Can Bernanke’s Large Shoes Be Filled?

Bernanke

“Usually, the Fed chairman comes in with a clean slate to do whatever they want,” JPMorgan Chase chief U.S. economist Michael Feroli told Bloomberg. “Whoever comes in this time is going to inherit a pretty rigid structure.”

Reporters have been asking for months if the Federal Reserve Chairman Ben Bernanke would step down after his second four-year term ends at the end of next January. Neither Bernanke nor the White House has definitely answered that question, but President Barack Obama hinted last week in an interview with PBS talk show host Charlie Rose that the chairman had “already stayed a lot longer than he wanted or he was supposed to.”

For his part, Bernanke has generally evaded inquiries about his plans, saying only that he was focused on strengthening the economic recovery. But, at a March news conference, he said, “I don’t think that I’m the only person in the world who can manage” the winding down of the Fed’s massive stimulus program.

Last week, the Federal Reserve led by Bernanke committed itself to a monetary strategy for this upcoming year and beyond that will be hard to adjust for a new chairman. Since the financial crisis hit in 2008, the U.S. central bank has purchased more than $2.5 trillion in government bonds to pump cash into the financial system and hold down long-term interest rates. The economic stimulus has been credited with jumpstarting a housing rebound and a stock market rally, both of which have been anchors to recent economic growth, minimizing the effects of the large federal spending cuts and tax hikes.

At a June 19 news conference, the Fed chairman told reporters that the central bank may begin dialing down its unprecedented bond-buying program this year and end it completely by mid-2014, provided economic growth increases and inflation nears the Fed’s 2 percent target.

Bernanke has attempted to make the policy-making Federal Open Market Committee more transparent and democratic. But by de-emphasizing the role of the chairman in the committee’s deliberations, he has made it more difficult for his successor to change the course of the Federal Reserve’s monetary policy, noted Roberto Perli, a former Fed official and Cornerstone Macro partner. “The FOMC under a potential new chair would be largely the same as the current one, and it is unlikely that FOMC members would relinquish their authority or renege on their own policy commitments simply because a new chair may have different views,” Perli wrote in a June 19 note.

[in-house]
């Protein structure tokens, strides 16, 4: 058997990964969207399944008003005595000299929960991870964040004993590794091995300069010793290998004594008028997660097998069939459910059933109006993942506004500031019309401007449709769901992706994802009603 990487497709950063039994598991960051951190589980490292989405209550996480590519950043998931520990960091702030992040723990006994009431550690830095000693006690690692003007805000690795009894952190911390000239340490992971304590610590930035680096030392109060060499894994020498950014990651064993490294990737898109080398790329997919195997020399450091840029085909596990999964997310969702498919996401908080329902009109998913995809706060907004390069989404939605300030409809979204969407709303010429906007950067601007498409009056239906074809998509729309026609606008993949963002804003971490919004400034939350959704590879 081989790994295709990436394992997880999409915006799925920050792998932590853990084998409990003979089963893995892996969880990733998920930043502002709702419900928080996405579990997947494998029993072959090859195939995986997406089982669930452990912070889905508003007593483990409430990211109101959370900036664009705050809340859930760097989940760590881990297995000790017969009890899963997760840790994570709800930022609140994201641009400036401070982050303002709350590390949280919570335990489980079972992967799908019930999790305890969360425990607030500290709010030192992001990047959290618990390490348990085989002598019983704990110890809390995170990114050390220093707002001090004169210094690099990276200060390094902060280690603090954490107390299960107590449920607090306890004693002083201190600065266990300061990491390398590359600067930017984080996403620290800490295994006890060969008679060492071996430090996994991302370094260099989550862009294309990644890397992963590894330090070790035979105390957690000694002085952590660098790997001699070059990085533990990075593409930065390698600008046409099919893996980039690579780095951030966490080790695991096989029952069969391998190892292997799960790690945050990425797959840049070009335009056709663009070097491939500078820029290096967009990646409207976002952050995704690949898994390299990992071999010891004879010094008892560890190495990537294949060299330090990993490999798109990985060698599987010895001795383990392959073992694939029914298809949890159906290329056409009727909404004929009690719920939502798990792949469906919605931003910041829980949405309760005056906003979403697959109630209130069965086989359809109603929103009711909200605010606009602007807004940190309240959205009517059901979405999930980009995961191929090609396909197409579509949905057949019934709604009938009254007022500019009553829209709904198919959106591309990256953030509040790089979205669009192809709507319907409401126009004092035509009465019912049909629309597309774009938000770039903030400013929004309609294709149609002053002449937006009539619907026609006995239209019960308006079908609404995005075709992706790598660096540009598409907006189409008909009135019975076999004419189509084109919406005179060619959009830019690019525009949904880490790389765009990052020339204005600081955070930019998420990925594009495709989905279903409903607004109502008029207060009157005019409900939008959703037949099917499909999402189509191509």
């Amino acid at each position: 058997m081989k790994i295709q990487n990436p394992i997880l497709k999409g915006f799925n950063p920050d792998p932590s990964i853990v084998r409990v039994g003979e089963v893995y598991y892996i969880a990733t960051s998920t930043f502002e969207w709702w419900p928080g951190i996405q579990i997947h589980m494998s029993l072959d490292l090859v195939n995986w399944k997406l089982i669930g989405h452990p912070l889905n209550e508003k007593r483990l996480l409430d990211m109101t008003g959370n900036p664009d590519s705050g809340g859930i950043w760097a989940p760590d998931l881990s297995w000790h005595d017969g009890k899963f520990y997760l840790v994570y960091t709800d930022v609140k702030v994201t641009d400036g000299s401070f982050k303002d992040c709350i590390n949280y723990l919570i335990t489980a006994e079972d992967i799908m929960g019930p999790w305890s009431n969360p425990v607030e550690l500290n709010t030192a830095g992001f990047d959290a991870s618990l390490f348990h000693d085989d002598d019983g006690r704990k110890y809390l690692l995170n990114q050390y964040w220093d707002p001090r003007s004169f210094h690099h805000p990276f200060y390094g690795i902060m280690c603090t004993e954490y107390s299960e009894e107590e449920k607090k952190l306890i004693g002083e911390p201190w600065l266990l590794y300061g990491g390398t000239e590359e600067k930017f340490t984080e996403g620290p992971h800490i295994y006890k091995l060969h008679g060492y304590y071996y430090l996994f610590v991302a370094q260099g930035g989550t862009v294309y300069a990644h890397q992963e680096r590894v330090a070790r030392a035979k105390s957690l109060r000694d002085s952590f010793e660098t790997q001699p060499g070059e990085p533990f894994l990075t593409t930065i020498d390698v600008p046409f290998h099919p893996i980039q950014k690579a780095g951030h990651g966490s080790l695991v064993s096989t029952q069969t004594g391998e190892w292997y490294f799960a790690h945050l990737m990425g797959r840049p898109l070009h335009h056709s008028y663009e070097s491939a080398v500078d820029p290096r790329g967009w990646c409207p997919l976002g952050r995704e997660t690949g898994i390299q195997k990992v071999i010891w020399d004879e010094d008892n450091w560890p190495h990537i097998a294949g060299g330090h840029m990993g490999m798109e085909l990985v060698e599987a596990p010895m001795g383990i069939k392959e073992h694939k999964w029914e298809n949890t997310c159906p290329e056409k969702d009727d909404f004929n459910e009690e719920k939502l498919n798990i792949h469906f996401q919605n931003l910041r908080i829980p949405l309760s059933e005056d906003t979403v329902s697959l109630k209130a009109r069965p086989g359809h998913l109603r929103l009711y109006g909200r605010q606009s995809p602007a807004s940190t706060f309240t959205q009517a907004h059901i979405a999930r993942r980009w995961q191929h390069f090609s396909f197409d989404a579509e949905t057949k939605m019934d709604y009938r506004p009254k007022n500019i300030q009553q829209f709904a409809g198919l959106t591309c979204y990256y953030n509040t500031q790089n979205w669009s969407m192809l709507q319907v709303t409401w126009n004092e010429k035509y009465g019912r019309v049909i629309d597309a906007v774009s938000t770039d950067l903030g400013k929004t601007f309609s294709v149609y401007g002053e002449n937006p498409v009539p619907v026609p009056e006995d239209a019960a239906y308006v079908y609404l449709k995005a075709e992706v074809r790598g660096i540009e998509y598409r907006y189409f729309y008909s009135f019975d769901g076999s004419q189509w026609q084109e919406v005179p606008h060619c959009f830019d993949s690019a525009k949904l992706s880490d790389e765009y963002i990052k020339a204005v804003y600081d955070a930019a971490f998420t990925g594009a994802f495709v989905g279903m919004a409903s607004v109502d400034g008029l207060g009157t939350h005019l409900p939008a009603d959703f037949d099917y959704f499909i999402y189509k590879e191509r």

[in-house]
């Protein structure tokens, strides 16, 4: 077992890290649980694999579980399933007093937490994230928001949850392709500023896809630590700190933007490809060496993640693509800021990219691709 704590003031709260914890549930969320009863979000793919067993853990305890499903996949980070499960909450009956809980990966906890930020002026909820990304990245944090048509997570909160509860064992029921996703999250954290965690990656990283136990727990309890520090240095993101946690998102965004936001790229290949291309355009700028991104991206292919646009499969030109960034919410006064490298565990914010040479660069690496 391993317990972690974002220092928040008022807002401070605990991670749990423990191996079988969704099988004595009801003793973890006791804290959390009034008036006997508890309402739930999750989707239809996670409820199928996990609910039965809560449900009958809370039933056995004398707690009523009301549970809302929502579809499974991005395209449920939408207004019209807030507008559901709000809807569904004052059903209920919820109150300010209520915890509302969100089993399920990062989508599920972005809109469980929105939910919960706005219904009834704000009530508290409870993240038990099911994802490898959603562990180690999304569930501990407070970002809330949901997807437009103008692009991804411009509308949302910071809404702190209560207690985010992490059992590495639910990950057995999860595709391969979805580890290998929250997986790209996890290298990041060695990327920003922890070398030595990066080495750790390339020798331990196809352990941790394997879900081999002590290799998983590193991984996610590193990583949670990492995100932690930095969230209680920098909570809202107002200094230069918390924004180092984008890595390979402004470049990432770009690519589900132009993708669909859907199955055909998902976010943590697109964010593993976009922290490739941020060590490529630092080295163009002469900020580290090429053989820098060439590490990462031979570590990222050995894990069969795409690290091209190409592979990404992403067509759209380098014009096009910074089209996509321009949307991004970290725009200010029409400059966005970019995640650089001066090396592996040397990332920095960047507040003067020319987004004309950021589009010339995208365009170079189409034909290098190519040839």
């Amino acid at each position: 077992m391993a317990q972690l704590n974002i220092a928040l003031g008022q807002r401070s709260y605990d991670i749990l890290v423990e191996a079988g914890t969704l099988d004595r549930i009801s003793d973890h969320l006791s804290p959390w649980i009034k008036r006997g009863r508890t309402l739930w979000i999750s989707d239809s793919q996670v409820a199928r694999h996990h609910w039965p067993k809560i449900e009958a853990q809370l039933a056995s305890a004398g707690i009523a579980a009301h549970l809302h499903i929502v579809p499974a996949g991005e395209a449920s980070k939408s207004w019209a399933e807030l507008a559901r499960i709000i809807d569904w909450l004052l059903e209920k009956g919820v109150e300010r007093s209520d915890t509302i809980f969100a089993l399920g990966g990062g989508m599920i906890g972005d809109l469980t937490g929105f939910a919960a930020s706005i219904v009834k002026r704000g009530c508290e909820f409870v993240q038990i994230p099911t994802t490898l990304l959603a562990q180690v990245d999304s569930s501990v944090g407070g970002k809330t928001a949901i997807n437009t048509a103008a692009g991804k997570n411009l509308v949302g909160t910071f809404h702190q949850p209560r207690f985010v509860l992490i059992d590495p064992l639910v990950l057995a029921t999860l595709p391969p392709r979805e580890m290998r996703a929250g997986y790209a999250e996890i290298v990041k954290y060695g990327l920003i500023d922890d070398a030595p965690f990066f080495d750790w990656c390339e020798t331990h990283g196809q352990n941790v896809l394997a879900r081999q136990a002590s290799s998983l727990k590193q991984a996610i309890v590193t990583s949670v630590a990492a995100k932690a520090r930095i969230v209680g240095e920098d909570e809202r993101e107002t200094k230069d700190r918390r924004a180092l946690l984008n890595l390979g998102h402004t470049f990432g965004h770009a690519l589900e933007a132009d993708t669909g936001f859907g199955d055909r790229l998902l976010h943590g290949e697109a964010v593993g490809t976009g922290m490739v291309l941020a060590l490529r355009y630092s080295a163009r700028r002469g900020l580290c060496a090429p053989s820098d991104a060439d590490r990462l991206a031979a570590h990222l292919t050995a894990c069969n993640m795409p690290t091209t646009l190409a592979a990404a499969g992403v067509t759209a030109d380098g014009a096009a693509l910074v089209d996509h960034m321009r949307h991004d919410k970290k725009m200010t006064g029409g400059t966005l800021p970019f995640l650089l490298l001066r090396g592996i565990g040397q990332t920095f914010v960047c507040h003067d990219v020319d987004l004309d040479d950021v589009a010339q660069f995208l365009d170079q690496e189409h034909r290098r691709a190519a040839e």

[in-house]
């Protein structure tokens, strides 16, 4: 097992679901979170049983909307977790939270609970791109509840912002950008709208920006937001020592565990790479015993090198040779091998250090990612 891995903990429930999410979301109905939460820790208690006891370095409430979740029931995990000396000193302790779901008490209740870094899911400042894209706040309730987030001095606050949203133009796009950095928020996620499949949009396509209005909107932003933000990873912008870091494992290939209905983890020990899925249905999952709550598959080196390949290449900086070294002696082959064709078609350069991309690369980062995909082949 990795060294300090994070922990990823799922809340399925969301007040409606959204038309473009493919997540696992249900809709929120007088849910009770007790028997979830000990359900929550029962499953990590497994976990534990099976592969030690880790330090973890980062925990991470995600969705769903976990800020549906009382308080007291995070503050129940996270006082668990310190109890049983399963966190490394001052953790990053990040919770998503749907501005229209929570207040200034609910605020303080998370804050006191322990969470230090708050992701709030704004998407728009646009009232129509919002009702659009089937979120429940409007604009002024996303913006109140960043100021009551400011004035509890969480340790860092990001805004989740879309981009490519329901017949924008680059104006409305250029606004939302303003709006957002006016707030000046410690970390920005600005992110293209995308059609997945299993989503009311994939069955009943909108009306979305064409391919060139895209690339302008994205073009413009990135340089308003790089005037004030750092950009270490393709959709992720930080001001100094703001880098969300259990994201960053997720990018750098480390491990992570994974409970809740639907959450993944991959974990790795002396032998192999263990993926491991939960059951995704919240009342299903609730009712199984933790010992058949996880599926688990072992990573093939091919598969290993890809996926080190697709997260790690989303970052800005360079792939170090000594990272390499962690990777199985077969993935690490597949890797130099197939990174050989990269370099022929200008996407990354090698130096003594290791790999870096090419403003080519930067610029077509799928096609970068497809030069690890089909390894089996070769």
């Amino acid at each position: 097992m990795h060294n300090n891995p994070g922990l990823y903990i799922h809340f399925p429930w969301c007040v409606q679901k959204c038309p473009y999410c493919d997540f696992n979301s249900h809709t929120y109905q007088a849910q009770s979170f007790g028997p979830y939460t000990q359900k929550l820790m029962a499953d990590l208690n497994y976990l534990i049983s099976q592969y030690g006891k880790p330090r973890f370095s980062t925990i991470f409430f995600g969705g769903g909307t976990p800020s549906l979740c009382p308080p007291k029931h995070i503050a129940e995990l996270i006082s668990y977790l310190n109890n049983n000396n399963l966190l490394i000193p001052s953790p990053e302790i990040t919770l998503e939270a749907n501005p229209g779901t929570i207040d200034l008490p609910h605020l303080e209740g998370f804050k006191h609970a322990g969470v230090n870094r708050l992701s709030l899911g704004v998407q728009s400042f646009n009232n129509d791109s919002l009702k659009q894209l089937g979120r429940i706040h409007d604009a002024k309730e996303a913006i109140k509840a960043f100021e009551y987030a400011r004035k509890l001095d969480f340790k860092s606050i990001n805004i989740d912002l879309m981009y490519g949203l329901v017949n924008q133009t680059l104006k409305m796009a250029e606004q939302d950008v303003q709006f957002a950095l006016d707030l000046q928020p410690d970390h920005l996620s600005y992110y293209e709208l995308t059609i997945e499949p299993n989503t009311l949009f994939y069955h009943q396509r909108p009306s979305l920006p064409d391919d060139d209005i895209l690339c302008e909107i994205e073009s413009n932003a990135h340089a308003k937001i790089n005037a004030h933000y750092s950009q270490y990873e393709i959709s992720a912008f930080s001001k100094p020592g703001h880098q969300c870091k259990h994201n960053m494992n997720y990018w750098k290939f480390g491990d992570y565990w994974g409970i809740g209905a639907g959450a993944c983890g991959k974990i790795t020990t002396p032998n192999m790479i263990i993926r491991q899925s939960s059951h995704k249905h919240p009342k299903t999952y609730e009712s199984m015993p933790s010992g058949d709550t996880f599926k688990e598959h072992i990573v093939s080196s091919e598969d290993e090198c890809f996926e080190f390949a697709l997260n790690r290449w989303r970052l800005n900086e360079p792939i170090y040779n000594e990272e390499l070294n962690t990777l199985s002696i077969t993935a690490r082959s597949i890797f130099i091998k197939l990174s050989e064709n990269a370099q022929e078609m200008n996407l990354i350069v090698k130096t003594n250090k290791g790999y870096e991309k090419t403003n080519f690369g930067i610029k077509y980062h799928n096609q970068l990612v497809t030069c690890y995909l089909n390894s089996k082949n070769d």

So if Bernanke does decide to resign his post at the Fed, Obama will likely want to nominate a new chairman whose views on monetary policy are not much different. Not only would it be disruptive to current Fed policymaking to name a new chairman with a vastly different stance, but the president has indicated he does want to change course. In the television interview with Charlie Rose, Obama said that Bernanke has done an “outstanding job.”

“I’d be quite surprised if the president nominated a chairman who wasn’t broadly in agreement with the policies that the current chairman has led on the committee — an emphasis on getting the unemployment rate down and having economic activity be stronger, an emphasis on communication and transparency,” former Fed Vice Chairman Donald Kohn said in an interview with Bloomberg.

Leading the lineup of possible Bernanke replacements is Janet Yellen, the current vice chairman. Since she forged the central bank’s policies alongside Bernanke, she would probably be inclined to continue them, noted Deutsche Bank chief U.S. economist Joseph LaVorgna, a former economist at the New York Fed. “My guess is the next person is Janet Yellen, and she seems to be very comfortable going along with the policies to date,” he told Bloomberg.

Whoever eventually assumes the mantle of leadership, will be inheriting the vestiges of the Bernanke’s current regime. But once the asset purchases come to an end and the Fed decides to raise its benchmark interest rate, the new chairman “will have an opportunity to completely define the ensuing regime — the rate tightening regime,” added TD Securities’ Ed Green.

The Federal Reserve has attempted to explain how it will adjust policy in the future, partly out of necessity. With the short-term interest rates effectively at zero, the central bank cannot push them any lower to promote growth. So, the Fed has instead used asset purchases, and more open communication, to boost the economy. “One of the main thrusts of the Bernanke chairmanship is to help explain as best as the Federal Reserve could what their reaction function is,” said Kohn.

Bernanke has said that the FOMC plans to allow a “considerable interval” to pass between ending asset purchases and the first interest-rate increase. He also reiterated that the Fed intends to keep short-term interest rates near zero at least as long as unemployment stays above 6.5 percent and the outlook for inflation does not surpass 2.5 percent. As of May, unemployment was 7.6 percent and inflation was 0.7 percent in April.

A USA Today survey of economists conducted earlier this year showed that about two-thirds believe Bernanke would leave the Fed when his term expires. “I think it’s pretty clear he would like to step down at the end of this year,” Moody’s Analytics chief economist Mark Zandi told the publication. “He must be tired. The world was literally on his shoulders.”

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